According to another alternative embodiment, buffers may be configured to simultaneously swap a first pod and second pod between a storage location proximate the front end of the tool and one of the load ports. This is particularly advantageous in reducing the burden on the materials handling system. For example, an OHT car can place a new pod at the tool before the tool finishes processing another pod. If the buffer can swap the pods between the load port and storage location, an OHT car can be available for other tasks as soon as it drops off a pod. Mechanisms of the types depicted in FIGS. 6-7 are particularly useful in this context. For example, FIG. 8 depicts a tool 802 having a load port 804 and a swap buffer 800 that includes a mechanism of the type depicted in FIG. 7, e.g., having carrier that rides on bearings along first and second offset tracks. The buffer mechanism 800 further includes a simple horizontal translation mechanism 806. The first pod carrier can move a first pod 801A along the tracks while the translation mechanism 806 moves a second pod 801B underneath (or above) the first pod 801A. In this manner, the buffer mechanism can simultaneously (or nearly simultaneously) swap the first and second pods between the load port 804 and a storage location 808.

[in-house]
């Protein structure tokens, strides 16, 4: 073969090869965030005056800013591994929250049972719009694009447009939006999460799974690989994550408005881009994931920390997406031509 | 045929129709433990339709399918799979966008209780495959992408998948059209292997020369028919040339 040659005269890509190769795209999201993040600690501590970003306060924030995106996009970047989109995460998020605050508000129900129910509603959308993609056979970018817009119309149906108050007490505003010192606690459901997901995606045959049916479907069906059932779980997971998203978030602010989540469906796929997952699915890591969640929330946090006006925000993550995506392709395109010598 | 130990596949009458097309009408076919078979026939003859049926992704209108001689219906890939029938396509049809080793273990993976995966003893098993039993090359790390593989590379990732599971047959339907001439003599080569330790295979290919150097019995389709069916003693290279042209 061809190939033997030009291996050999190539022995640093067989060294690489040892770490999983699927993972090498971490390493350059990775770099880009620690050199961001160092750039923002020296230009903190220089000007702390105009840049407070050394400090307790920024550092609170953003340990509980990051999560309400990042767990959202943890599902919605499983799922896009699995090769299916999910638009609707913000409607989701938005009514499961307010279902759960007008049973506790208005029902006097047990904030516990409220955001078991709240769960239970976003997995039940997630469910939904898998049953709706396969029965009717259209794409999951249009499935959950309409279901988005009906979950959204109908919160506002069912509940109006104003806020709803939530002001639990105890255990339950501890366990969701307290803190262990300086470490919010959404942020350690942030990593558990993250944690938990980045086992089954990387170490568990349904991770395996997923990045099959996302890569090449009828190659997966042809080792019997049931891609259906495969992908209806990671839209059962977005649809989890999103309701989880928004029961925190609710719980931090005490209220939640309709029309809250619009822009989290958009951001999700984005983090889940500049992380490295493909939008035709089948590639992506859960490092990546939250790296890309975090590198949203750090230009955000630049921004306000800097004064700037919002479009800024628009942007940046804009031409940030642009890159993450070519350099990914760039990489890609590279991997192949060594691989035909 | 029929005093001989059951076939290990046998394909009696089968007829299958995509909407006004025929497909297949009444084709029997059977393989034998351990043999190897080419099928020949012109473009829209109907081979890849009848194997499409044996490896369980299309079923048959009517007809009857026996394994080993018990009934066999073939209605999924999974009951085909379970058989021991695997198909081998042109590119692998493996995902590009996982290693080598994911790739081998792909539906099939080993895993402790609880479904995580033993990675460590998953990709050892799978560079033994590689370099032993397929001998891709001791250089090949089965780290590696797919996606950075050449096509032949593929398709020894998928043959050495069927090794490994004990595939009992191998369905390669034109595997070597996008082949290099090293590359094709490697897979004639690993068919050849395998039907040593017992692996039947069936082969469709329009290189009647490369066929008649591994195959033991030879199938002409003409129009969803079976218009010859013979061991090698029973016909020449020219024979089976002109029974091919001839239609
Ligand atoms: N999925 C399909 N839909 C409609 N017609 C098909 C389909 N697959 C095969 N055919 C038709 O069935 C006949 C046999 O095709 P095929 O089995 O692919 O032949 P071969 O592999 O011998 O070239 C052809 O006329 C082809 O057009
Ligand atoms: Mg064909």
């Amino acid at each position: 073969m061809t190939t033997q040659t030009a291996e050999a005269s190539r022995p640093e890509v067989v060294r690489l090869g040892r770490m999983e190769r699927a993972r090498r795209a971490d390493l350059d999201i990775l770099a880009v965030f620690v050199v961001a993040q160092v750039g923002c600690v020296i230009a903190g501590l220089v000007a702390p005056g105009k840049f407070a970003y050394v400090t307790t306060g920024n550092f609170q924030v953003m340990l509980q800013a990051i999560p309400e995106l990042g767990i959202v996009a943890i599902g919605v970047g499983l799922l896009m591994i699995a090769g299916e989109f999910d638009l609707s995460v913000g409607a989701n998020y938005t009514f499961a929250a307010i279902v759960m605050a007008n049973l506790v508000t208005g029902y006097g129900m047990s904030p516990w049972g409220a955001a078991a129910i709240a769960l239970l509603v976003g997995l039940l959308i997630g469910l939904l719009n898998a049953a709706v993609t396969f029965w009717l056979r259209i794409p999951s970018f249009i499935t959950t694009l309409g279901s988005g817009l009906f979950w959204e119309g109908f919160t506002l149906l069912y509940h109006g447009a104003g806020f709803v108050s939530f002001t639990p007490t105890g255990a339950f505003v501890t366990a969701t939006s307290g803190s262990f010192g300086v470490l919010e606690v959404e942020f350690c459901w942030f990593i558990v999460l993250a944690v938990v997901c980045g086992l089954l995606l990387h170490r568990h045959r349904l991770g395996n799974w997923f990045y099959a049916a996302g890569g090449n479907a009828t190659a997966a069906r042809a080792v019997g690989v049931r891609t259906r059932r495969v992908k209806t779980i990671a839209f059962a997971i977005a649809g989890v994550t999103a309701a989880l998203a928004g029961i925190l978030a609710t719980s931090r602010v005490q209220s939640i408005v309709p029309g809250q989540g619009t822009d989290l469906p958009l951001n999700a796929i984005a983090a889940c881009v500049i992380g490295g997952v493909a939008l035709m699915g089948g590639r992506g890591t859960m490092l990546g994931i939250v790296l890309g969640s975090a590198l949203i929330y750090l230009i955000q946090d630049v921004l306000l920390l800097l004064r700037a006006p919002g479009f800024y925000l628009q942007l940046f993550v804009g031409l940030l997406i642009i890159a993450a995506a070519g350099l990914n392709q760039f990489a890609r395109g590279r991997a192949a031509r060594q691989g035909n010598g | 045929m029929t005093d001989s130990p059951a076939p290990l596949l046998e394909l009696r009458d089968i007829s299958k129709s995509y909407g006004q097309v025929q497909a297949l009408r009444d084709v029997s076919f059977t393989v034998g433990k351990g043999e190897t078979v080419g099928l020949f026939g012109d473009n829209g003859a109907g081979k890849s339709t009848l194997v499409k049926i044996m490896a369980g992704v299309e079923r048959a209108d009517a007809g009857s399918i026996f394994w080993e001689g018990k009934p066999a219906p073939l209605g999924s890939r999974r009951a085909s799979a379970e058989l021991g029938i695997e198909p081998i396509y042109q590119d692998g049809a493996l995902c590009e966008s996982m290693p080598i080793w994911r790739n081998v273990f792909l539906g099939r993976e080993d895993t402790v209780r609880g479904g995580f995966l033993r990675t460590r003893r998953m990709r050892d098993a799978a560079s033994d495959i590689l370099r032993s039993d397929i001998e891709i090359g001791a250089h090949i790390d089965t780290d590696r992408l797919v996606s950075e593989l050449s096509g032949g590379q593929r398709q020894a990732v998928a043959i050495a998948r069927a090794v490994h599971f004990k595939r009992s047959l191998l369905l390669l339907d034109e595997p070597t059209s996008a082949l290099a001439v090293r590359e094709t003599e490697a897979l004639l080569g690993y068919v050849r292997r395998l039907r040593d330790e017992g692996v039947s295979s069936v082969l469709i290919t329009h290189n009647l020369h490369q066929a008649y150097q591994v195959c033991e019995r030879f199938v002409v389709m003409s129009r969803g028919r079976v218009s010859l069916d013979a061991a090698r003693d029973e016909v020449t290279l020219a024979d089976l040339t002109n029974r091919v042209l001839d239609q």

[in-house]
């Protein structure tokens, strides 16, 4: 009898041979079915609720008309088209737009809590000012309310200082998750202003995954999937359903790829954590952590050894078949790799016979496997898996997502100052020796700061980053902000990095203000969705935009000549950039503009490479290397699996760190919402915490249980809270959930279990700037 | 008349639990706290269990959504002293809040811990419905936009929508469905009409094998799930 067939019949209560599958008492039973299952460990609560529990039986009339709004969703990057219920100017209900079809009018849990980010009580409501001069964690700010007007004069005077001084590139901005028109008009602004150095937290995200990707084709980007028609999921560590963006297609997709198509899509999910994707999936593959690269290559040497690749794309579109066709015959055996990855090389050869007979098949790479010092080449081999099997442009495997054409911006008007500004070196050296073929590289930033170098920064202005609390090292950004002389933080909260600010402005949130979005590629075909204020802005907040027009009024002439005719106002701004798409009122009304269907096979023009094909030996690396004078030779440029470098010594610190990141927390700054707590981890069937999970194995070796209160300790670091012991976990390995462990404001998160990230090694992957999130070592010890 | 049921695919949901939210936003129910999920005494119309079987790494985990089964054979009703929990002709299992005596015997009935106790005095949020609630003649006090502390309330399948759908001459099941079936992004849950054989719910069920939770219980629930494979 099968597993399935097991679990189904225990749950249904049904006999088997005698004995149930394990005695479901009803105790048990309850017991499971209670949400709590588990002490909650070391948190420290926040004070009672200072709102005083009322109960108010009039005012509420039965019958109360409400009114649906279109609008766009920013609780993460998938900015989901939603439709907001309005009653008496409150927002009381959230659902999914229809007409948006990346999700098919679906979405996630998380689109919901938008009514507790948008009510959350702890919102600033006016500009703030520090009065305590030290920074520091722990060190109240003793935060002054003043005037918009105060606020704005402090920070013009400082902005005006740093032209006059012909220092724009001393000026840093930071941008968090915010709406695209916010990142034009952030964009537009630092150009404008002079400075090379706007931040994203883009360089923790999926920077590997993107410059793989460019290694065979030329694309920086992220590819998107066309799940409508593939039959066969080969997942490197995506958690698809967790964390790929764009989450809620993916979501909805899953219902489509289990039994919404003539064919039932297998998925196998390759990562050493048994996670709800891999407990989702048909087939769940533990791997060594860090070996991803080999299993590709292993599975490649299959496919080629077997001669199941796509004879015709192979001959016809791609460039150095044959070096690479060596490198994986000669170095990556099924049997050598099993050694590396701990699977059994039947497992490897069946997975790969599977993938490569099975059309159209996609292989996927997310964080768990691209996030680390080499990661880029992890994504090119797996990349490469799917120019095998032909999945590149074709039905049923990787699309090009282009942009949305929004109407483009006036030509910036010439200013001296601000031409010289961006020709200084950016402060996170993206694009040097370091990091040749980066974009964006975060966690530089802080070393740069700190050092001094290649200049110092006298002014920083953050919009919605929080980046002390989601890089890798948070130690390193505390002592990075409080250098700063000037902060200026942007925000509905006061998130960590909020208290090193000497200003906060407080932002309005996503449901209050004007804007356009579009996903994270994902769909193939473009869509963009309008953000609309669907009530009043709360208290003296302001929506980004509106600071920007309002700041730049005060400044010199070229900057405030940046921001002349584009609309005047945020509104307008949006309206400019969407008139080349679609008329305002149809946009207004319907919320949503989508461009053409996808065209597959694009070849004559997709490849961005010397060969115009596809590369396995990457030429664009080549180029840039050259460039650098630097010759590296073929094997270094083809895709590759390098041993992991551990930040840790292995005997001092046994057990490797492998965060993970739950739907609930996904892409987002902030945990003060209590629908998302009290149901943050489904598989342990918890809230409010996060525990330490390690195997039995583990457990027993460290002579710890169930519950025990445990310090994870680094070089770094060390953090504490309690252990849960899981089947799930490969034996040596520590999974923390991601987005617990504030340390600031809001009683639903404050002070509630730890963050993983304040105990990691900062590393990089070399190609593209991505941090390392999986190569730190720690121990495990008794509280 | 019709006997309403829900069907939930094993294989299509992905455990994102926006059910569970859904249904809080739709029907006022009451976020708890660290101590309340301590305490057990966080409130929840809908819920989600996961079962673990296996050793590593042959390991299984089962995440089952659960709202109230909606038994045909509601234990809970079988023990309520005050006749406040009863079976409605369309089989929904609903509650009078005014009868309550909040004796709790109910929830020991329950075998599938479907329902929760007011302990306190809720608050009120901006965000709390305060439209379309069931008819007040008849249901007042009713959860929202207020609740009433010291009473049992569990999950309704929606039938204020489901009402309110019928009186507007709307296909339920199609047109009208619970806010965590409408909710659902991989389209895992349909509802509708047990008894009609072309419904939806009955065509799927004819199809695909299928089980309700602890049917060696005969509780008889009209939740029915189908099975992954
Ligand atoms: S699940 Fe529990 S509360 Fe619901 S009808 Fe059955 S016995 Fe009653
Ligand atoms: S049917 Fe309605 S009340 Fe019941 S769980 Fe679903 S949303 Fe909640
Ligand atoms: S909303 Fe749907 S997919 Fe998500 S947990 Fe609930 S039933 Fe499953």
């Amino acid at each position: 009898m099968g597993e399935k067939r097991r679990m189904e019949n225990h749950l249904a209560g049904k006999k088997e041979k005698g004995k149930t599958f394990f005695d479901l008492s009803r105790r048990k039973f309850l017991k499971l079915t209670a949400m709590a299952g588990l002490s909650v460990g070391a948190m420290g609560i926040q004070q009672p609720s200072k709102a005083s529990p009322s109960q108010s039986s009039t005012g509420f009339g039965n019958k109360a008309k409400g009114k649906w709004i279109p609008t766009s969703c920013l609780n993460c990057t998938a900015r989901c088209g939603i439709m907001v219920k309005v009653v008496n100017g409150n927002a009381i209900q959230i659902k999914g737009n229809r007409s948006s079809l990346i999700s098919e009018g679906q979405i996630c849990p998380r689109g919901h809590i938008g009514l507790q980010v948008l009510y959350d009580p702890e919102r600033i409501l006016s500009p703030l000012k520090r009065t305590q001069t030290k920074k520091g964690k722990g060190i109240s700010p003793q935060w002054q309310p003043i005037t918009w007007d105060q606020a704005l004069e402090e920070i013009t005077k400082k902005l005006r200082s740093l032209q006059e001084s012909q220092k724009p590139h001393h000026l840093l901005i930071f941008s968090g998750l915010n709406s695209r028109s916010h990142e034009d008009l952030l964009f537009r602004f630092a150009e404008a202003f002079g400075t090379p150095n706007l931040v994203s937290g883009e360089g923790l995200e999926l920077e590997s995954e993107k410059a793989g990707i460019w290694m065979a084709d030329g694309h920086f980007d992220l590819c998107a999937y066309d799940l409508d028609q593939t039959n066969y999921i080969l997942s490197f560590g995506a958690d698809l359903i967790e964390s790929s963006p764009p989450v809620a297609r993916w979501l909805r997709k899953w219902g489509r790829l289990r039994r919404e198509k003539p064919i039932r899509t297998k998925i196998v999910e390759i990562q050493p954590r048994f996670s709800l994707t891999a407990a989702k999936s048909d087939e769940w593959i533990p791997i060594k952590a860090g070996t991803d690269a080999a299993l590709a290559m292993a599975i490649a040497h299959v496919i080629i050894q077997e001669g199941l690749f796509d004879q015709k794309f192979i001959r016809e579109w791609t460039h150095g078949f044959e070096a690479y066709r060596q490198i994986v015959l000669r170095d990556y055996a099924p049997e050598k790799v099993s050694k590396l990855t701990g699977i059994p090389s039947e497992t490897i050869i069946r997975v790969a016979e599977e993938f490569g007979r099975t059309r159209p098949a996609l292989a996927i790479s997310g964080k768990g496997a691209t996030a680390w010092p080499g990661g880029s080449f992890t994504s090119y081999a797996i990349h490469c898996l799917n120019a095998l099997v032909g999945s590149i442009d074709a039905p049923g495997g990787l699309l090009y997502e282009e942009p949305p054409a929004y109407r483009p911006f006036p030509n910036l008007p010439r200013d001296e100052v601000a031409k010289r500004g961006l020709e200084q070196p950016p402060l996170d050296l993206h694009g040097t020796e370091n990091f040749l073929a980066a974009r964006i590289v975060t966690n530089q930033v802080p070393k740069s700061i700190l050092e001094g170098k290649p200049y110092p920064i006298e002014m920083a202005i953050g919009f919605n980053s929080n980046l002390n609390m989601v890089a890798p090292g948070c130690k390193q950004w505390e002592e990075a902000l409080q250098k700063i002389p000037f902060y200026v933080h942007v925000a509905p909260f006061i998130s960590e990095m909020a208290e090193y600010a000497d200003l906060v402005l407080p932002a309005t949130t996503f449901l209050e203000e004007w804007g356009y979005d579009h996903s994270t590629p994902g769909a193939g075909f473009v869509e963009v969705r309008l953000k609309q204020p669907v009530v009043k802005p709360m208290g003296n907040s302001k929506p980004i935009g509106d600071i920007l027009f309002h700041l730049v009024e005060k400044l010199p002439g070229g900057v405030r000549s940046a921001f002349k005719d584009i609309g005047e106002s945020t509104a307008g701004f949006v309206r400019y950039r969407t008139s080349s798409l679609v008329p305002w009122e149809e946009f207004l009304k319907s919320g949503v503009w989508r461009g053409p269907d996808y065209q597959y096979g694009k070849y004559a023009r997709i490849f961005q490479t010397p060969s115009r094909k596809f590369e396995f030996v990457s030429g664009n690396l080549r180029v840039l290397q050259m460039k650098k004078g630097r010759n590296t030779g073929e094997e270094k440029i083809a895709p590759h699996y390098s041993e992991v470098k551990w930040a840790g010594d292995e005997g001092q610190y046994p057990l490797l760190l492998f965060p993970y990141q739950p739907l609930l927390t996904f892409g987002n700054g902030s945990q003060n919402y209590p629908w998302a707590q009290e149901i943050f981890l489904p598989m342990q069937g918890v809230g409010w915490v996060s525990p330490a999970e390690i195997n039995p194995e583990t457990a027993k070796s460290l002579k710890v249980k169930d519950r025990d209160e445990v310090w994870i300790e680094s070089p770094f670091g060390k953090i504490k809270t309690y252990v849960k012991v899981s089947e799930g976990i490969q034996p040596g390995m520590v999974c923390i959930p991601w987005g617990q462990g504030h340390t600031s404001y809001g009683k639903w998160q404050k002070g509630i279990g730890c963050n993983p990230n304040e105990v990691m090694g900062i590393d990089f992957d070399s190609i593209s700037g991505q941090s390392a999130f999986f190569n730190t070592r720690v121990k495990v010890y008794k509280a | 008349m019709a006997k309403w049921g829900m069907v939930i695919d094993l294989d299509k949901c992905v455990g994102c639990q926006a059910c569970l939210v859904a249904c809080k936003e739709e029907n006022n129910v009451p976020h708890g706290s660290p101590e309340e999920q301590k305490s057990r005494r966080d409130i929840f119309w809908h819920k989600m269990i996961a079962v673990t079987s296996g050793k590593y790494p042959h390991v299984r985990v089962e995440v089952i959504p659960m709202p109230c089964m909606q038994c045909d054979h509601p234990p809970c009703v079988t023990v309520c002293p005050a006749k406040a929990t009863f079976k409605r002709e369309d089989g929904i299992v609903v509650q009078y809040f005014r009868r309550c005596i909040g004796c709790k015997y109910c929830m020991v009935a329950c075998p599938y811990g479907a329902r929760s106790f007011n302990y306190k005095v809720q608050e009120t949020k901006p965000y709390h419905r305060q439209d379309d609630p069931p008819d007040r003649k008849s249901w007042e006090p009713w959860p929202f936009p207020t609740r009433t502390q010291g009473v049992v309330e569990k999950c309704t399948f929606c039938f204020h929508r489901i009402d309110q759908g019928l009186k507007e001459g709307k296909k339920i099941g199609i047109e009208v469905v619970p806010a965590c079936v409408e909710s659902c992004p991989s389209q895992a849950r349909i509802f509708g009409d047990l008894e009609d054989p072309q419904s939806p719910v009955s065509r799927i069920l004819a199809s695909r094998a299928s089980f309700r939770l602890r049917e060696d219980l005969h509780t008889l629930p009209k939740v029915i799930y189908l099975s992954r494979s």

As an alternative, a mechanism of the type depicted in FIG. 6 may be used to swap two pods. For example, FIG. 9 depicts a tool 902 having one or more load ports 904 and a swap buffer 906 having a pod carrier and two or more pivot arms configured as described above with respect to FIG. 6. The swap buffer further includes a simple horizontal translation mechanism 907 that translates a first pod 901A between the load port 904 and a storage location 908. The pod carrier and pivot arms rotate a second pod above (or below) the first pod so that the first and second pods can be simultaneously (or nearly simultaneously) swapped between the load port and storage location or vice versa.
While the above is a complete description of the preferred embodiment of the present invention, it is possible to use various alternatives, modifications and equivalents. Therefore, the scope of the present invention should be determined not with reference to the above description but should, instead, be determined with reference to the appended claims, along with their full scope of equivalents. In the claims that follow, the indefinite article “A”, or “An” refers to a quantity of one or more of the item following the article, except where expressly stated otherwise. The appended claims are not to be interpreted as including means-plus-function limitations, unless such a limitation is explicitly recited in a given claim using the phrase “means for.”